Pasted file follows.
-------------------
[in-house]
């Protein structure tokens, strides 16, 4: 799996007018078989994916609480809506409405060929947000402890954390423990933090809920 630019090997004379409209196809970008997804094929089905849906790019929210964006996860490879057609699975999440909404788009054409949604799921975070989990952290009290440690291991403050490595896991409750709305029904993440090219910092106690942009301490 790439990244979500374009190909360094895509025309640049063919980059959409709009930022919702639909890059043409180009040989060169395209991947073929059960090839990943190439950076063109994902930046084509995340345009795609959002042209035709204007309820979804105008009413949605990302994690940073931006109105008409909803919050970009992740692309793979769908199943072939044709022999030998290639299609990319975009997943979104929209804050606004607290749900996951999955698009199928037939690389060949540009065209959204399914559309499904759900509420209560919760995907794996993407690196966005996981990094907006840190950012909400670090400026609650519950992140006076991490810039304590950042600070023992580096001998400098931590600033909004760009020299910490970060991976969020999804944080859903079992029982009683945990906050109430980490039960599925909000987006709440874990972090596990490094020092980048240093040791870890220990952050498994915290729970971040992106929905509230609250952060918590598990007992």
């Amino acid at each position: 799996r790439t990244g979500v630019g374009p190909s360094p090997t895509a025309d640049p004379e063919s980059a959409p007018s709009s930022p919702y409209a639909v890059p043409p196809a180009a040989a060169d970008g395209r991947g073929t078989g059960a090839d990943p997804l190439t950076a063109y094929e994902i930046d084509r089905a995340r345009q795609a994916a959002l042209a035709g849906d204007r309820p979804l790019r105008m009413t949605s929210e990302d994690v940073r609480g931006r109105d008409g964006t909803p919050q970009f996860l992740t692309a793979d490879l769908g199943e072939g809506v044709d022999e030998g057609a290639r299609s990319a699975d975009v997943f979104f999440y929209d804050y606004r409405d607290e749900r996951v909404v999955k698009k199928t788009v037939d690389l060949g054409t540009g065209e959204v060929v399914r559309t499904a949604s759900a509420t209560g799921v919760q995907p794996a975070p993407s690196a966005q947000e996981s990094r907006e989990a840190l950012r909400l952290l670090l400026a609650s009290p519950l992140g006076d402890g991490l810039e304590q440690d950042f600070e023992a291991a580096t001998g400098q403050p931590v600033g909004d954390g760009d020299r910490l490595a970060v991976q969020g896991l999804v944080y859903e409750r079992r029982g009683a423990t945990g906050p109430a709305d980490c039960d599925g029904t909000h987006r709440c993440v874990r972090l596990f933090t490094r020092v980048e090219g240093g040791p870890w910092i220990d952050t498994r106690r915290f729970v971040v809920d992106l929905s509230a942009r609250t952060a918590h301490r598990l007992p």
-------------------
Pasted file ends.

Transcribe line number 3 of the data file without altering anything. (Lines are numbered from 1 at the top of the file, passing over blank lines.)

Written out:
């Amino acid at each position: 799996r790439t990244g979500v630019g374009p190909s360094p090997t895509a025309d640049p004379e063919s980059a959409p007018s709009s930022p919702y409209a639909v890059p043409p196809a180009a040989a060169d970008g395209r991947g073929t078989g059960a090839d990943p997804l190439t950076a063109y094929e994902i930046d084509r089905a995340r345009q795609a994916a959002l042209a035709g849906d204007r309820p979804l790019r105008m009413t949605s929210e990302d994690v940073r609480g931006r109105d008409g964006t909803p919050q970009f996860l992740t692309a793979d490879l769908g199943e072939g809506v044709d022999e030998g057609a290639r299609s990319a699975d975009v997943f979104f999440y929209d804050y606004r409405d607290e749900r996951v909404v999955k698009k199928t788009v037939d690389l060949g054409t540009g065209e959204v060929v399914r559309t499904a949604s759900a509420t209560g799921v919760q995907p794996a975070p993407s690196a966005q947000e996981s990094r907006e989990a840190l950012r909400l952290l670090l400026a609650s009290p519950l992140g006076d402890g991490l810039e304590q440690d950042f600070e023992a291991a580096t001998g400098q403050p931590v600033g909004d954390g760009d020299r910490l490595a970060v991976q969020g896991l999804v944080y859903e409750r079992r029982g009683a423990t945990g906050p109430a709305d980490c039960d599925g029904t909000h987006r709440c993440v874990r972090l596990f933090t490094r020092v980048e090219g240093g040791p870890w910092i220990d952050t498994r106690r915290f729970v971040v809920d992106l929905s509230a942009r609250t952060a918590h301490r598990l007992p």